LaSardo single-handedly elevates what primarily plays by-the-numbers above mere B-grade fodder and every second spent dangling in his decked out dungeon feels suitably asphyxiating. Meanwhile his partner in crime is considerably less measured in her approach and Fabel threatens to bust free from her short leash quite marvelously as things progress.
Despite any shortcomings, Anarchy Parlor is a more than worthy addition to the woefully over-populated “torture porn” sub-genre and for reasons as clearly defined as a Yakuza incision. For starters, LaSardo grants us no end of delicious downtime with one of the most despicable and bizarrely amiable movie psychos in recent memory. I shit you not, The Artist really is all that and a tube of black ink besides. Secondly, the directors remember the very first cardinal rule of filmmaking 101; that being to facilitate the arousal of their intended audience. Like Hostel before it, this walks just the right drunken line between euphoria and the world of pain tucked away in its innards. So the next time you’re passing through Lithuania and are feeling particularly flighty; remember this Grueheads – The Artist also does clitoris piercing. Now that I would pay top Euro to see.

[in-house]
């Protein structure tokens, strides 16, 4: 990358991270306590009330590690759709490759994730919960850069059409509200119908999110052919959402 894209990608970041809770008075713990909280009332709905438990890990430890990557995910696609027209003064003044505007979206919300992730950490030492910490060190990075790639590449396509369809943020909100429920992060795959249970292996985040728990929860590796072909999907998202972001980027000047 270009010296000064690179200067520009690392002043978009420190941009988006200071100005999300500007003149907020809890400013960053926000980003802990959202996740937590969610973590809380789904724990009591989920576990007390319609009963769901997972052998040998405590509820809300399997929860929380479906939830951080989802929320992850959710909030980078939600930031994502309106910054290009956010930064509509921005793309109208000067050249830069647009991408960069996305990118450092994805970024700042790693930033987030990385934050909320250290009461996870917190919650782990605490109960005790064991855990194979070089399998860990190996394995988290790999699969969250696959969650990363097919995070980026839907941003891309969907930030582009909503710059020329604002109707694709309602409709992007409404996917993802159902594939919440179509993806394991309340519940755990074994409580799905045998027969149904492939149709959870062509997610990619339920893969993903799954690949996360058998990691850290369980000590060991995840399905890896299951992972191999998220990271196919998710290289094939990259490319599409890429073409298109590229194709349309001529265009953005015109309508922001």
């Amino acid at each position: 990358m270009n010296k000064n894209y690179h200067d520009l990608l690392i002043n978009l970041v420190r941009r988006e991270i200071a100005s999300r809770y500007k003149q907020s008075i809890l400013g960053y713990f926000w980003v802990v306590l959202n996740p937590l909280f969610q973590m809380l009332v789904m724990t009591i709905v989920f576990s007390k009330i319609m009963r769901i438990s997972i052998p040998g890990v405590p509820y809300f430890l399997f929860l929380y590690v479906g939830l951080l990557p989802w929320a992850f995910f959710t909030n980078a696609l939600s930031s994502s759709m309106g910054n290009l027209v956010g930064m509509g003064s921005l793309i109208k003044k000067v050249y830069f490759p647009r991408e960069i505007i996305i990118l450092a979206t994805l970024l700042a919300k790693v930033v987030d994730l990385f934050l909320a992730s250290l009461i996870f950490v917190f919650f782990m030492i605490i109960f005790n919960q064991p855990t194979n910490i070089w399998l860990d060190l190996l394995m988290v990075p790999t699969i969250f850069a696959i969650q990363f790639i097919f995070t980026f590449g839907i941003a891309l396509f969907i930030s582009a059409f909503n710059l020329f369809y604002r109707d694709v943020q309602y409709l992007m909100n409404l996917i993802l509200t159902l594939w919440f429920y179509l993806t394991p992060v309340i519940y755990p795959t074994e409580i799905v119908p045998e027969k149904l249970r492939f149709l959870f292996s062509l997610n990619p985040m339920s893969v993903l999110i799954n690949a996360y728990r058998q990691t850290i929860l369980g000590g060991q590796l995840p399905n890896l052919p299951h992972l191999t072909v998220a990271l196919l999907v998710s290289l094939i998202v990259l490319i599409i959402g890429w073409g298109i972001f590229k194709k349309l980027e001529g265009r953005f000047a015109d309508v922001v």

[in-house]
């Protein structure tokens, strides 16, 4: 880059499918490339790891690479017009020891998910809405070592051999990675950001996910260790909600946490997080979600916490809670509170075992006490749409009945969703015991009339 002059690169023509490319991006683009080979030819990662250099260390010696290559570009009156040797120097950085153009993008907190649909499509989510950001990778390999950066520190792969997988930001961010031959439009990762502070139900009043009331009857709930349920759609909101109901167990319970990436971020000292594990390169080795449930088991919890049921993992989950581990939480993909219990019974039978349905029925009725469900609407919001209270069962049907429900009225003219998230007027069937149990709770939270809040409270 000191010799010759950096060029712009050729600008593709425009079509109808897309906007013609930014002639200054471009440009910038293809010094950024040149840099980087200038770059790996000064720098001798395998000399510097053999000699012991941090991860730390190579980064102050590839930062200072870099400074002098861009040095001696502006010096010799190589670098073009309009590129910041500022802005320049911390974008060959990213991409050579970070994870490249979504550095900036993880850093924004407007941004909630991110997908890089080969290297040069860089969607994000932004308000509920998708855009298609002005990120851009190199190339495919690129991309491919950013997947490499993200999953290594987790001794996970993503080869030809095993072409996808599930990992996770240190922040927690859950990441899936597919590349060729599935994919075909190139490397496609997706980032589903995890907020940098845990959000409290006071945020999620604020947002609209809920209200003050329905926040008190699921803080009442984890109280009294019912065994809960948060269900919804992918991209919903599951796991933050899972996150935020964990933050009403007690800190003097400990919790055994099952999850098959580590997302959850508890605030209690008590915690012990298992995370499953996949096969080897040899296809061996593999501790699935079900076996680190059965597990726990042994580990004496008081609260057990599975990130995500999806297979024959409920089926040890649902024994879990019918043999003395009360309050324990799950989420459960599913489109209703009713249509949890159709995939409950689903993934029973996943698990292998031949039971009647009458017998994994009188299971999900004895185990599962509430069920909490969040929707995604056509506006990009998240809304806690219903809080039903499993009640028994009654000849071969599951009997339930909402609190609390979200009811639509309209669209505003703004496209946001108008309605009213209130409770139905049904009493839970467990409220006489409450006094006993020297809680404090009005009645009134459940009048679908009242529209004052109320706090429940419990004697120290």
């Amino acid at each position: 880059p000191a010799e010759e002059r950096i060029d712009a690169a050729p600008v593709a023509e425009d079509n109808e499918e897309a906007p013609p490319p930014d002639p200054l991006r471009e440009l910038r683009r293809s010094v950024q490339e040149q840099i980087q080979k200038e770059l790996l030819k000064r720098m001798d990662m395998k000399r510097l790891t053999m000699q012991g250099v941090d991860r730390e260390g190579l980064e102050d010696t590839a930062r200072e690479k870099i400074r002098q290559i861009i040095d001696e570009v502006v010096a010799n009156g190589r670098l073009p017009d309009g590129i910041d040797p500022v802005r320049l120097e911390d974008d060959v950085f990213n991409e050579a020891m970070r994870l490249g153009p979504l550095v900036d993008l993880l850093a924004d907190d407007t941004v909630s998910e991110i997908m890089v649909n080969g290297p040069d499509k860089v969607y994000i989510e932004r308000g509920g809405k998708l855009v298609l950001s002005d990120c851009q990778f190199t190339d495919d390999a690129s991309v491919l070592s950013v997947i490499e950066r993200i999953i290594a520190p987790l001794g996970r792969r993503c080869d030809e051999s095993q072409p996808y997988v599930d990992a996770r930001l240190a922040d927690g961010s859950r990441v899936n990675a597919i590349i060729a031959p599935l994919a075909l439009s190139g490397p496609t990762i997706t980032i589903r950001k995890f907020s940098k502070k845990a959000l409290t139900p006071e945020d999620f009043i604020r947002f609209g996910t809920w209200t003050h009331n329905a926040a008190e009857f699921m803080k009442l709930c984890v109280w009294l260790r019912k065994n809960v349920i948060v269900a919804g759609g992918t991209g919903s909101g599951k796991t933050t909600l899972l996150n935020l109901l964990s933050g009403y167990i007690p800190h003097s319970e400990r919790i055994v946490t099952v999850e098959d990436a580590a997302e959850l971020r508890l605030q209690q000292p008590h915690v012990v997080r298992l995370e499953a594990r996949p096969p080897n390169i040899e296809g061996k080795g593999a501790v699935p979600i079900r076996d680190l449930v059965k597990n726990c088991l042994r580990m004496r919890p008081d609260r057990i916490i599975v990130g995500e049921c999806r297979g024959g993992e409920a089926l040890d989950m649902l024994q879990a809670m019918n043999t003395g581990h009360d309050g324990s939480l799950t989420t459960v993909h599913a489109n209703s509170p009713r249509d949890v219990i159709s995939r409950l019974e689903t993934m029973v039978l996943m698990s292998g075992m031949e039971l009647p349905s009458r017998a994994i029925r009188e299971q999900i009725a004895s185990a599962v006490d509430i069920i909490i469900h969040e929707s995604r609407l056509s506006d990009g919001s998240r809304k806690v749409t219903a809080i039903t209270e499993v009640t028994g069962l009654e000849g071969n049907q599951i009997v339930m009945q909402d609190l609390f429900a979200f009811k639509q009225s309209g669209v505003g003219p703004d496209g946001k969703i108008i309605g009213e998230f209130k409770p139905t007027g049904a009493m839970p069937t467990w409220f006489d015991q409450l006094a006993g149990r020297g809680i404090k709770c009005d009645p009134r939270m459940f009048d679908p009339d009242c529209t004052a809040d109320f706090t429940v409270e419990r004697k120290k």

Crimson Quill’s Judgement: 7/10
Grue Factor: 4/5
For the Grue-Guzzlers & Pelt-Nuzzlers: Pain and pleasure. Consider yourselves catered for on both counts as the anarchy going down in this shady parlor is both kinds of wrong and only too happy to pay up with the money shots. Thankfully most of the slick splatter showcased is of a practical nature and those with an aversion to either needles or scalpels may fall at the wayside long before the buzzing ceases. When bare dermis isn’t being peeled away from the marrow like rice paper and used to adorn The Artist’s canvas, it’s being flaunted flagrantly in what could best be described as the ultimate in client satisfaction. Personally I’m all about Uta and she can paint my wagon red anytime she so wishes.
Richard Charles Stevens
Keeper of The Crimson Quill